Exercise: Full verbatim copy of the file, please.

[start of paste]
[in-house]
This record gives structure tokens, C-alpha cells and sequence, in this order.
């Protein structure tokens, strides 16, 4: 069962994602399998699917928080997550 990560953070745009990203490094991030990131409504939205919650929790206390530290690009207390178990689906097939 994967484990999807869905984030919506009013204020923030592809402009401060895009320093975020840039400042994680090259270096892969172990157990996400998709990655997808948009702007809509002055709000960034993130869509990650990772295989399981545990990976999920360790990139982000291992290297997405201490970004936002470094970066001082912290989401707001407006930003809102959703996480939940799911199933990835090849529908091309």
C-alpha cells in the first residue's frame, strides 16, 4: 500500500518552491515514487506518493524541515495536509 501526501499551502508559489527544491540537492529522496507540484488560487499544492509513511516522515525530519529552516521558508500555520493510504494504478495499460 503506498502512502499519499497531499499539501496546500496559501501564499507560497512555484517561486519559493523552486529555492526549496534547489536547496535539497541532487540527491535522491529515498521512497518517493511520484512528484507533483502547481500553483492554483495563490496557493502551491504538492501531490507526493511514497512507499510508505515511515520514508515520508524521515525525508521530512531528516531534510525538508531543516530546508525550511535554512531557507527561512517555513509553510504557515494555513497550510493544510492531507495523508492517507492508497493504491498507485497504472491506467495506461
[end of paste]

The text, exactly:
[in-house]
This record gives structure tokens, C-alpha cells and sequence, in this order.
């Protein structure tokens, strides 16, 4: 069962994602399998699917928080997550 990560953070745009990203490094991030990131409504939205919650929790206390530290690009207390178990689906097939 994967484990999807869905984030919506009013204020923030592809402009401060895009320093975020840039400042994680090259270096892969172990157990996400998709990655997808948009702007809509002055709000960034993130869509990650990772295989399981545990990976999920360790990139982000291992290297997405201490970004936002470094970066001082912290989401707001407006930003809102959703996480939940799911199933990835090849529908091309």
C-alpha cells in the first residue's frame, strides 16, 4: 500500500518552491515514487506518493524541515495536509 501526501499551502508559489527544491540537492529522496507540484488560487499544492509513511516522515525530519529552516521558508500555520493510504494504478495499460 503506498502512502499519499497531499499539501496546500496559501501564499507560497512555484517561486519559493523552486529555492526549496534547489536547496535539497541532487540527491535522491529515498521512497518517493511520484512528484507533483502547481500553483492554483495563490496557493502551491504538492501531490507526493511514497512507499510508505515511515520514508515520508524521515525525508521530512531528516531534510525538508531543516530546508525550511535554512531557507527561512517555513509553510504557515494555513497550510493544510492531507495523508492517507492508497493504491498507485497504472491506467495506461